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TIP_Getting_modelines

This article is part of the Tips & Tricks series.
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Contents

Introduction

Getting modelines can be done by calculating them yourself or using a online calculator like this one. But still, you have to get all this information about your monitor. You wonder, why can't the monitor itself just supply them? Well, it can. You can get it by using the EDID information.

If you don't care about the information on the how and why, skip to Quick Reference

What are Modelines?

A Modeline is a configuration line in the x-server configuration file (xorg.conf) that provides information to the X server about a connected computer monitor or television and how to drive it at a specified display resolution. Modelines may no longer be necessary in XFree86 versions 4 and higher as the x-server can now probe for correct values. To possible however to limit probing use a modeline.

EDID?

Extended Display Identification Data is a VESA standard data format that contains basic information about a monitor and its capabilities, including vendor information, maximum image size, color characteristics, factory pre-set timings, frequency range limits, and character strings for the monitor name and serial number.

The information is stored in the display and is used to communicate with the system through a Display Data Channel (DDC ), which sites between the monitor and the PC graphics adapter. The system uses this information for configuration purposes, so the monitor and system can work together.

The latest version of EDID can be used in CRT displays, LCD displays, and future display types because EDID offers general descriptions of almost all display parameters.

Installing read-edid

We can use the program read-edid for this. It's in portage, so we are lucky

emerge -va read-edid

And we are done. Next, let's find read-edid the information we want.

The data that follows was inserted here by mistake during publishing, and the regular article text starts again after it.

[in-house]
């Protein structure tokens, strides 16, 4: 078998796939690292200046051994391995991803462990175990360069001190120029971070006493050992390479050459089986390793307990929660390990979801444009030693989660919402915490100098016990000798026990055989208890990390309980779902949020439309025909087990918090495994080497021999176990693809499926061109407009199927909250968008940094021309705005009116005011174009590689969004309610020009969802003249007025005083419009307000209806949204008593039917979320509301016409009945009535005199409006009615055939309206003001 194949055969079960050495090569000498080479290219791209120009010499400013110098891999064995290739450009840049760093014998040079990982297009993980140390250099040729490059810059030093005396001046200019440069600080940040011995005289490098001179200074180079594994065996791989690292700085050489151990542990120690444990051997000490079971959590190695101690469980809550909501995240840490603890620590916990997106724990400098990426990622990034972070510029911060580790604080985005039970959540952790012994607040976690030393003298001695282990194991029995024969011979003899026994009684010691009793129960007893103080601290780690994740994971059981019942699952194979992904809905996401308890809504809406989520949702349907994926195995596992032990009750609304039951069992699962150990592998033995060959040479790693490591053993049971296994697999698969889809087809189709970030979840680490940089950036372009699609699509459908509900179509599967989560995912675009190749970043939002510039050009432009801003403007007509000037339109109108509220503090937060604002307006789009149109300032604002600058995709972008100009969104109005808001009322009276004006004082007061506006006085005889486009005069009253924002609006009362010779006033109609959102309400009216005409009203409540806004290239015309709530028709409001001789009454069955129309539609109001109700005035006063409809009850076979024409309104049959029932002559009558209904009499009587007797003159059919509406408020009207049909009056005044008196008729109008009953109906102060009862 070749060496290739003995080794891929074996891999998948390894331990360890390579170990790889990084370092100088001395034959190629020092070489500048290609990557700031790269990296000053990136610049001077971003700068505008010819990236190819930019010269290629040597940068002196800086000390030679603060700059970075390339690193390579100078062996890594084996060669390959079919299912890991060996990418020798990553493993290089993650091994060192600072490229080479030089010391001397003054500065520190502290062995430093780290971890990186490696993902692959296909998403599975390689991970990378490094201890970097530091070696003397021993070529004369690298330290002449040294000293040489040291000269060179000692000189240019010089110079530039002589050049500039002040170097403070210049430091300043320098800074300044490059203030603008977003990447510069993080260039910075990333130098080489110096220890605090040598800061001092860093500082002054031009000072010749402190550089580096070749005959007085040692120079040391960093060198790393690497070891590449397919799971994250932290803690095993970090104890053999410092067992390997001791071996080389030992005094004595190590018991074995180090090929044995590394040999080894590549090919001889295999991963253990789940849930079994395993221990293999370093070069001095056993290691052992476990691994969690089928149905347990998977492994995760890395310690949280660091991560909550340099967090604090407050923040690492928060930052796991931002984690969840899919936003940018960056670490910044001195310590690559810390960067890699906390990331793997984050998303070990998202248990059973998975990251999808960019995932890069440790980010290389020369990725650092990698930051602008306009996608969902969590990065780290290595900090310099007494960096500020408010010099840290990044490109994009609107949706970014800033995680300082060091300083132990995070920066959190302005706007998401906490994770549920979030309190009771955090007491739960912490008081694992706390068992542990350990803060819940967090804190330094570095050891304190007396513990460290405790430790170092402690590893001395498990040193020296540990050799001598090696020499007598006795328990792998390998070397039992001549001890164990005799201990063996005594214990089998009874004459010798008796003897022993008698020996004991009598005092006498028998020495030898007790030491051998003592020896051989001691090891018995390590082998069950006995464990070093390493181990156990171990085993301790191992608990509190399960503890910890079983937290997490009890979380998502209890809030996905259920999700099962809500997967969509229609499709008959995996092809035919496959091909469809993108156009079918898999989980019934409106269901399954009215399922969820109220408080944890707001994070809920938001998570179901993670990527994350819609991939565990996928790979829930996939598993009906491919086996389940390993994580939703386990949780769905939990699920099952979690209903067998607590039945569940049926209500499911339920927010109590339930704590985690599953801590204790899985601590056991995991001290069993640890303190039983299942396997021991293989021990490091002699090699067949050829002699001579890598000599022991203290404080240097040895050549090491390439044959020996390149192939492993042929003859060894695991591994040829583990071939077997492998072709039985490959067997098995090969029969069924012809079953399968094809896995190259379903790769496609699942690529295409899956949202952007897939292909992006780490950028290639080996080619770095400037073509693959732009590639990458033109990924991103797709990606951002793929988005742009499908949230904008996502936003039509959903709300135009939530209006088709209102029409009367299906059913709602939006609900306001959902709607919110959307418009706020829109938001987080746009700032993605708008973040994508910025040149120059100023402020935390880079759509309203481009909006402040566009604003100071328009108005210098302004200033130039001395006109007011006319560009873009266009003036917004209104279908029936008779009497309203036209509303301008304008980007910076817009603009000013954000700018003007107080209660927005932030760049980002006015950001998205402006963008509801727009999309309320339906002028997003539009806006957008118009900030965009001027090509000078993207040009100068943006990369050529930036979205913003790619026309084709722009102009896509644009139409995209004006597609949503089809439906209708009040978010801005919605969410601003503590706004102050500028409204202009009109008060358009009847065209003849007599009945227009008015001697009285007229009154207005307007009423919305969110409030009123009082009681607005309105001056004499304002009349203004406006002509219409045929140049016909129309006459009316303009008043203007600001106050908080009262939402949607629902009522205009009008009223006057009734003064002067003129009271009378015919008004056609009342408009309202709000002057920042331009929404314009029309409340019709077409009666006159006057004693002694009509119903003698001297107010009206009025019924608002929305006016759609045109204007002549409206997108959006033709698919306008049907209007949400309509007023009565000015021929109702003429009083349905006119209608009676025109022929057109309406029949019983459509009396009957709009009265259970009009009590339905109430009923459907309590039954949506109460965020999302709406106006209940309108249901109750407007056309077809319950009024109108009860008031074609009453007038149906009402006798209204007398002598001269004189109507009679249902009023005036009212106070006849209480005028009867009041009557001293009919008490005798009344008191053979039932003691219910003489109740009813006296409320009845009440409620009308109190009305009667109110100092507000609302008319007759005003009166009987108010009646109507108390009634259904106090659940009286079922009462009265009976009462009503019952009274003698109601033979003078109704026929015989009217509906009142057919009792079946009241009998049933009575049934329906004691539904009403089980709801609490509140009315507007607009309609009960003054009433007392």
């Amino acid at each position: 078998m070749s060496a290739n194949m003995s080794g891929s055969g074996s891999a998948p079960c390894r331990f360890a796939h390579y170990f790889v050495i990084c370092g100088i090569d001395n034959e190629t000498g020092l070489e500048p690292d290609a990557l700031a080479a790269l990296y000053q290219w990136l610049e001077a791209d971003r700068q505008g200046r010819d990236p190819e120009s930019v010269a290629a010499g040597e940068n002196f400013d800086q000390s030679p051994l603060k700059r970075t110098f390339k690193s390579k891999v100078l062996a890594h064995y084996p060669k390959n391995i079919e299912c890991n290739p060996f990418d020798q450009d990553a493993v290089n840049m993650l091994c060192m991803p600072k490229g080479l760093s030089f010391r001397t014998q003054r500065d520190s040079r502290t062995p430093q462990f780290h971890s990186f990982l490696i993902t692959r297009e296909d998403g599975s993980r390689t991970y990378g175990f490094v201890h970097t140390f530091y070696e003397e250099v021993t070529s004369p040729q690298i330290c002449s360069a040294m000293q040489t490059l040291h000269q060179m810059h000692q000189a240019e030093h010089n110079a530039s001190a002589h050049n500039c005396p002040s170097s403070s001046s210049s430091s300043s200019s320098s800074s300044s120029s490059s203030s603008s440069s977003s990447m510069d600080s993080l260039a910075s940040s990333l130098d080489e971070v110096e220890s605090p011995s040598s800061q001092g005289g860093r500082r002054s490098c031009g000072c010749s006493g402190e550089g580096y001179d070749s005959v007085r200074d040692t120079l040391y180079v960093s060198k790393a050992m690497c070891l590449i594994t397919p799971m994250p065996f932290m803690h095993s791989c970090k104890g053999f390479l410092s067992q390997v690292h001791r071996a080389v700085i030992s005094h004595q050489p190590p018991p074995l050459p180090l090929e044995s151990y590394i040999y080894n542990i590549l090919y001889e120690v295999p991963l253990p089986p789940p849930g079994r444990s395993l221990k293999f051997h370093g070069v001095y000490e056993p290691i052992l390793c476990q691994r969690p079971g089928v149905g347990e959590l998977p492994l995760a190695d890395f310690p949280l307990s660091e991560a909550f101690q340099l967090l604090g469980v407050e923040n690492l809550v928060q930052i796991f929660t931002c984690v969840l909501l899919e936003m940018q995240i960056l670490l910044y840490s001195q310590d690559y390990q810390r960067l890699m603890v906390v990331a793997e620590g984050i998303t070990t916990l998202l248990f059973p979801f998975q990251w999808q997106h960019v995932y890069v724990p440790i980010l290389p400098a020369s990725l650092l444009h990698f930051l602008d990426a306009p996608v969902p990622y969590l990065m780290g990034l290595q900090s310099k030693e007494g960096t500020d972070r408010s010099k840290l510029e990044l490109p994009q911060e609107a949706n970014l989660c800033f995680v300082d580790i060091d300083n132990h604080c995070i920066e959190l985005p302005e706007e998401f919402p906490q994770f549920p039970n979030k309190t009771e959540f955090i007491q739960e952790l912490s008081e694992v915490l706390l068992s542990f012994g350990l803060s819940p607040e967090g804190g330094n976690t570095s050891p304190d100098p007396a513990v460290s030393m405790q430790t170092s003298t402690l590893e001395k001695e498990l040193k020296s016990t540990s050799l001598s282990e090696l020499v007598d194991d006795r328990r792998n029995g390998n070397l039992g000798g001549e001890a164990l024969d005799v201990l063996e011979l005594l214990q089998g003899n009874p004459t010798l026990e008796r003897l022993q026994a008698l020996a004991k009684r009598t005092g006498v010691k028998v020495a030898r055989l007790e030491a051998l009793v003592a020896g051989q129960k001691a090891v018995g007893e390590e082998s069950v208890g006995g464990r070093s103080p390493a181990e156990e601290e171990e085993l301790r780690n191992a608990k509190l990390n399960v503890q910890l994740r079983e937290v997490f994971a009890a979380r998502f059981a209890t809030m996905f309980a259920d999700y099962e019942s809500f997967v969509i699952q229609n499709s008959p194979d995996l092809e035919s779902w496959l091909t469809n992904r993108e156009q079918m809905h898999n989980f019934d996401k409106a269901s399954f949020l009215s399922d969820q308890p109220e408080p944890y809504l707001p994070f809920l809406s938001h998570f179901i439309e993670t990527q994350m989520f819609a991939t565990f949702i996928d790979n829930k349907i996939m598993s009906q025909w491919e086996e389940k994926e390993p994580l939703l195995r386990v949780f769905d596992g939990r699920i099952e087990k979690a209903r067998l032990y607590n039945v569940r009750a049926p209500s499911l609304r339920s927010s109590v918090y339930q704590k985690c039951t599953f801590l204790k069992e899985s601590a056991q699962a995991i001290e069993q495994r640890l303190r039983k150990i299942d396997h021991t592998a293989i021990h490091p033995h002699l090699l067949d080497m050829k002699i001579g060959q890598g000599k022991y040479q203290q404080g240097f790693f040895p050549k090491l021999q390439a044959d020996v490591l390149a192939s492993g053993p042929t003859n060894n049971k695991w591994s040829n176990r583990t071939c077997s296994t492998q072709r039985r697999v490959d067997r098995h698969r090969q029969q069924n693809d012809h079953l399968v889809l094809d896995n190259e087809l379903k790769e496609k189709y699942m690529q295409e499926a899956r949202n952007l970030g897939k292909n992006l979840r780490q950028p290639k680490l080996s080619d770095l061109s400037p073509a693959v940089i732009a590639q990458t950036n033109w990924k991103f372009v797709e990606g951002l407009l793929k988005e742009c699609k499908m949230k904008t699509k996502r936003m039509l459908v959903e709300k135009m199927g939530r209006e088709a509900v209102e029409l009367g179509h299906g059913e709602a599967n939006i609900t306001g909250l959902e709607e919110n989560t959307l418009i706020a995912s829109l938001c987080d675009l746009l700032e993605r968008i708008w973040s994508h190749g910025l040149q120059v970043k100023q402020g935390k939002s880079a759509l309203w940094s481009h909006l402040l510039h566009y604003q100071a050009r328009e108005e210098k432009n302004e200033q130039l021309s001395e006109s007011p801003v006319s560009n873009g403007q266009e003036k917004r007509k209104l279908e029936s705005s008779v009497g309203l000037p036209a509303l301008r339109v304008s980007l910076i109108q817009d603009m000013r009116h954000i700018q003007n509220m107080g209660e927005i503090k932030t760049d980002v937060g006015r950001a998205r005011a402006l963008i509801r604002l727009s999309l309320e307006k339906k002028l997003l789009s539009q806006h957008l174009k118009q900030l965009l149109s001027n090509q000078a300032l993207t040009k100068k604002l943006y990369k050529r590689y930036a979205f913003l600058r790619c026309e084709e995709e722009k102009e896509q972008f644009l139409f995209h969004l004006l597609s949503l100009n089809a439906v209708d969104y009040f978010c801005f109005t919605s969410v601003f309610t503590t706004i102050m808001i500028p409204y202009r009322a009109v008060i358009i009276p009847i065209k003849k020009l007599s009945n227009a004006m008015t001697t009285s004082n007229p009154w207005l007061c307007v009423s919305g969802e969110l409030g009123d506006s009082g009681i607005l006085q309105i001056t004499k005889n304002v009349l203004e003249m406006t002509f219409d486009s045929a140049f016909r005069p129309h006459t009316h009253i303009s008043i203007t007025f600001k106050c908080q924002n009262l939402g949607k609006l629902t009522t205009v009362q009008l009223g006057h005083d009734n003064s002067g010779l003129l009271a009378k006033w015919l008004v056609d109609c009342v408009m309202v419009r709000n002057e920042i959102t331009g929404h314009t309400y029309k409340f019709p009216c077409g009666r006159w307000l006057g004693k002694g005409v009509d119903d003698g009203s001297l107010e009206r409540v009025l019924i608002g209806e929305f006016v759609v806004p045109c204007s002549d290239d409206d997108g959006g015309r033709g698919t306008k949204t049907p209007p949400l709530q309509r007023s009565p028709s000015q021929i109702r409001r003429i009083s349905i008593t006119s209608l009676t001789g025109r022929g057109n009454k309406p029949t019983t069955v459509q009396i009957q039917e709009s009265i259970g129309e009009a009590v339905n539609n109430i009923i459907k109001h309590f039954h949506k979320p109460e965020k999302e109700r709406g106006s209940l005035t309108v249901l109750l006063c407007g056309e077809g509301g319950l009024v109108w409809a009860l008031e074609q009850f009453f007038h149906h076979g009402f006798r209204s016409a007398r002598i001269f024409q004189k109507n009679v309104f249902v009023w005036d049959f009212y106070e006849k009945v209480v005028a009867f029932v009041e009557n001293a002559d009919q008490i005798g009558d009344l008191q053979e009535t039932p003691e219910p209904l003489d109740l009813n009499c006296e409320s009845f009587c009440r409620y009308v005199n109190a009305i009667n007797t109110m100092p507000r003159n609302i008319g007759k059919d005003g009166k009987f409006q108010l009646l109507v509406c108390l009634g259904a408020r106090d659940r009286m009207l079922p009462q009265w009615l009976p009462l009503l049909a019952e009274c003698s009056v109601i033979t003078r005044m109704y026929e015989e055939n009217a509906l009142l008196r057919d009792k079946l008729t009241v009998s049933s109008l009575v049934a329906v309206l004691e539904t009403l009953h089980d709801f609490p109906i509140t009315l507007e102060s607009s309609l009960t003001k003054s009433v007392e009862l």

(note for AMD64 users, read-edid will not work in this environment)

Getting the information

We use the program get-edid for this. Just run it :)

# get-edid
(some information)

This isn't very helpful though. We need to run it through the program parse-edid to get some useful information.

# get-edid | parse-edid
[...]
parse-edid: EDID checksum passed.

       # EDID version 1 revision 2
Section "Monitor"
       # Block type: 2:0 3:fd
       # Block type: 2:0 3:fc
       Identifier "CPD-E220E"
       VendorName "SNY"
       ModelName "CPD-E220E"
       # Block type: 2:0 3:fd
       HorizSync 30-85
       VertRefresh 48-120
       # Max dot clock (video bandwidth) 200 MHz
       # Block type: 2:0 3:fc
       # Block type: 2:0 3:ff
       # DPMS capabilities: Active off:yes  Suspend:no  Standby:no

       Mode    "1024x768"      # vfreq 84.997Hz, hfreq 68.677kHz
               DotClock        94.500000
               HTimings        1024 1072 1168 1376
               VTimings        768 769 772 808
               Flags   "+HSync" "+VSync"
       EndMode
       # Block type: 2:0 3:fd
       # Block type: 2:0 3:fc
       # Block type: 2:0 3:ff
EndSection

And there you go... ready to copy n paste in your xorg.conf file.

Quick Reference

# emerge read-edid
# get-edid | parse-edid

Calculate Using gtf

Detect Modelines using gtf horiz_res vert_res refresh_rate.

Values produced are added in xorg.conf in:

Section "Monitor"
   Modeline "1280x800_60.00"  83.46  1280 1344 1480 1680  800 801 804 828  -HSync +Vsync


References

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Last modified: Fri, 05 Sep 2008 05:44:00 +0000 Hits: 18,369